He might never have spoken to her again, had fortune smiled upon her as it could have done. However, an [glow=blue]inimical[/glow] turn of events caused her father to come down with fever. She was kept away as he died slowly, along with her younger brother. She was distraught, with no dowry to her name and nothing to recommend herself for marriage, finding herself completely alone in the world without a penny. On a whim, the vassal asked her to stay on for him, aiding the cooks in the kitchen. Unlike that of the girl, the vassal's future was on the rise and his star was increasing in brightness.
Soon, his home became a gathering for many important figures who were intent to match the vassal with their female relatives. He was presented with daughters, sisters, and cousins whose looks surpassed what had once been his wildest dreams. However, he could not see them, his eyes turned on the simple grace of the cook's assistant. He could not gaze into the face of another woman without thinking of the twinkling eyes when the girl had read from the book. No smile could compare. Before he knew what he had done, he became so overcome with feeling one day that he took her hand in his own and confessed his thoughts of her. She'd been demure, but won over by his earnestness as he told her how he felt.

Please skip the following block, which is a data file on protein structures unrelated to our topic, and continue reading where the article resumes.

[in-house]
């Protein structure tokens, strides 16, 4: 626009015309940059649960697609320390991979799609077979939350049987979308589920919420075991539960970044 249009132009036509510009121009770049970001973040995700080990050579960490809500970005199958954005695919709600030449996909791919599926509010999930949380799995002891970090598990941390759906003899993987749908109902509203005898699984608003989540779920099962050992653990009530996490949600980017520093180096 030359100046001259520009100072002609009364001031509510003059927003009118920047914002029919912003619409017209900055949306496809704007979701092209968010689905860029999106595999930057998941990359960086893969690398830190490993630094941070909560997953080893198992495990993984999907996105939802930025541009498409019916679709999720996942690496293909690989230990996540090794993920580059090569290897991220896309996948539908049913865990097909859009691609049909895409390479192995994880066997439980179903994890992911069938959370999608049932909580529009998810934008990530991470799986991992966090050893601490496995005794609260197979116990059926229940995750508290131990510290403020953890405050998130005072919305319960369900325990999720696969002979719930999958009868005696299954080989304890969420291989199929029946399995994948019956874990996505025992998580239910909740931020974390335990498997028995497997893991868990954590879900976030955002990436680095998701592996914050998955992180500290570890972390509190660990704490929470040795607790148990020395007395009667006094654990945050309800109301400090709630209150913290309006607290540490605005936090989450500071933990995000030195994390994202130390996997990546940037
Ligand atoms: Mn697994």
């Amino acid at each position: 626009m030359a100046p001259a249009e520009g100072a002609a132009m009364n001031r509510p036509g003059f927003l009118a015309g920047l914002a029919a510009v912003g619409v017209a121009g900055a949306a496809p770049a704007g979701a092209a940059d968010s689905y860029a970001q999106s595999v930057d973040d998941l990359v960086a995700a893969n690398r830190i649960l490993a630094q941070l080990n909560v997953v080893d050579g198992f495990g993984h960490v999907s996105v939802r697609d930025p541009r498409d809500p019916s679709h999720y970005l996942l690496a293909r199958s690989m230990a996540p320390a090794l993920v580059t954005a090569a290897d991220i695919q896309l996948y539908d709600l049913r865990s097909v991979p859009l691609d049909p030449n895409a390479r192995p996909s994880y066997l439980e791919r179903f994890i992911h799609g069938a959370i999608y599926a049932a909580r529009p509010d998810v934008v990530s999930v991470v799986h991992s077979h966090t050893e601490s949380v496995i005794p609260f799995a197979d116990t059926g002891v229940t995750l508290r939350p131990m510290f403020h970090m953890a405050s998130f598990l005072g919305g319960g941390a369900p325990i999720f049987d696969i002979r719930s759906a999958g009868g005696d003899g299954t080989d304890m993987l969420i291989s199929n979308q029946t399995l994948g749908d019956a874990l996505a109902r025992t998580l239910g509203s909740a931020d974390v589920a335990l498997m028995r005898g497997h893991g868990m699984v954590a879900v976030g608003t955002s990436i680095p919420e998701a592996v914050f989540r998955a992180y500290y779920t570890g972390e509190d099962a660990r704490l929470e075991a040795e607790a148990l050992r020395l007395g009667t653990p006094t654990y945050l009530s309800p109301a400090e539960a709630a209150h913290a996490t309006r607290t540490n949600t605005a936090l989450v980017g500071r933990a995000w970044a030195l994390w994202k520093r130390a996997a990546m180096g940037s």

When their lips met, they had thought themselves in private, yet the prying eyes of the outside world saw this display with calculating fury. Her daughter had been scorned, her chances dashed by no more than a mere servant girl? It could not be so, that such a woman could have won the vassal's heart. Thus, she forged a letter to the man, pretending to be the king requesting him travel to the palace. She had even painstakingly attempted to mimic the royal seal. Not a day after he'd left, she sent another letter. This time, it was addressed to the girl. The letter plead her to travel across the mountain, to the village on the other side. The letter begged it of her, claiming that the vassal was barely clinging to life.
With a courageous heart, the girl set out to the mountain, but a blizzard met her before she could complete her journey. She froze to death in the snow, her fingers clutching the note. Following her tracks and the whispers of the other servants, the man located the girl but he was not in time to save her from the embraced of death.